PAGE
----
Treasury Seeking More Crypto Reporting Requirements, Global Data-Sharing, in Reconciliation Package

The Treasury Department is looking to add more crypto reporting requirements in the reconciliation bill.

On the one hand, the Treasury wants to introduce more rules for cryptocurrency transaction reporting; on the other hand, the officials of the department have been telling media that the crypto community’s fear about tax provision in the $1 trillion infrastructure bill is unwarranted and that they would clarify that ‘broker’ does not cover those who don’t have transaction data.

The new proposed crypto reporting rules led to a showdown in the Senate as the crypto industry challenged the overreaching definition of ‘broker’ in the bill that covers even those who don't have any data to report, such as miners and stakers, and developers.

However, the amendment to the bill couldn't pass, and the original bill is now in the House, which adopted a rule to vote on the package next month that keeps it closed to amendments to avoid having to send it back through the Senate.

Crypto, however, does have allies in both the parties in the form of Senate Finance Chair Ron Wyden, D-Ore.; Senate Banking Ranking Member Patrick J. Toomey, R-Pa.; Sen. Cynthia Lummis and the House’s Blockchain Caucus, whose co-chairs include Rep. Tom Emmer, R-Minn.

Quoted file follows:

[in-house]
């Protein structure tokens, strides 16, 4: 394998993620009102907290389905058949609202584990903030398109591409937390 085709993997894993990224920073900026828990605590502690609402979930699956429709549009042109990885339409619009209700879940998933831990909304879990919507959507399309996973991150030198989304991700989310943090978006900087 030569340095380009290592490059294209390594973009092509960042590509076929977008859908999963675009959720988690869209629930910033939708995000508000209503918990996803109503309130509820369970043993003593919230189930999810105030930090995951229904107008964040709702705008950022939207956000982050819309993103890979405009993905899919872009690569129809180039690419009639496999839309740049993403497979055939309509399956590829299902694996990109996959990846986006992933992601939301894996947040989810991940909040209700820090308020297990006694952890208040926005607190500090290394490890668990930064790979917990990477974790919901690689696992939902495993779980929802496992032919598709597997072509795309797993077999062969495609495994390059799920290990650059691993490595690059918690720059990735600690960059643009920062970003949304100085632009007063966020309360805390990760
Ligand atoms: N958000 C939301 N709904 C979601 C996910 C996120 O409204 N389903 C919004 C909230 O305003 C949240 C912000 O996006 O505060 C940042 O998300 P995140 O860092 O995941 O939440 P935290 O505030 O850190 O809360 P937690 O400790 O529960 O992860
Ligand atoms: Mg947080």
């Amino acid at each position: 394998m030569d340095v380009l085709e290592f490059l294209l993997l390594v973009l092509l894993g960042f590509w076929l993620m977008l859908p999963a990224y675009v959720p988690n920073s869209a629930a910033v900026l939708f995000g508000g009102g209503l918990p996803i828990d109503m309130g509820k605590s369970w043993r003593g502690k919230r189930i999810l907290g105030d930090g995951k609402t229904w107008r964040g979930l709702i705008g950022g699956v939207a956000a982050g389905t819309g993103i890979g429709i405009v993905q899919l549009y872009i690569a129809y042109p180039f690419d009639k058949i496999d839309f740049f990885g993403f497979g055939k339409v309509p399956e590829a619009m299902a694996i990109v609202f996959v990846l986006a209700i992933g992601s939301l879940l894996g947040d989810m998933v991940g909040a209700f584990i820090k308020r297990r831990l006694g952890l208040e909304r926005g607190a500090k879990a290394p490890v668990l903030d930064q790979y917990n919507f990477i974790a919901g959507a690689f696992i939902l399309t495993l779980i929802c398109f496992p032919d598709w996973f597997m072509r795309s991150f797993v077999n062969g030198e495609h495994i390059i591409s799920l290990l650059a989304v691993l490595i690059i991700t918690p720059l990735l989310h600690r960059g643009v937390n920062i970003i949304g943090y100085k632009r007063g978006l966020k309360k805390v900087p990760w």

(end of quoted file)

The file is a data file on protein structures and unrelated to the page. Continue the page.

According to a report by Roll Call, the Biden administration is urging Democrats to include more rules for tax compliance on crypto transactions in the upcoming $3.5 trillion budget reconciliation package.

This addition would require crypto businesses to report information on foreign accounts holders so that the US can share the information with its global trading partners.

Cryptocurrency exchange FTX CEO Sam Bankman-Fried made the second-biggest contribution of $5.2 million to Biden's presidential campaign last year.

According to the Treasury, the growth of shell companies that US taxpayers set up overseas to avoid tax, including on crypto gains, needs stricter reporting measures.

In its “Greenbook,” the annual list of revenue proposals, the Treasury had noted that the “global nature” of crypto allows the taxpayers to conceal assets and taxable income and to combat this “third-party information reporting is critical to help identify taxpayers and bolster voluntary tax compliance.”

Crypto exchange Kraken CEO Jesse Powell doubted the legality of the latest move, saying, “Why don’t the foreign agencies just ask us for the info directly, as they have been for the last decade.” Jerry Brito, executive director of CoinCenter, said,

“We don’t object to crypto tax reporting requirements (indeed, we’ve asked for reporting guidance for years); we object to last-minute additions to “must-pass” bills outside regular order and with little or no public input.”

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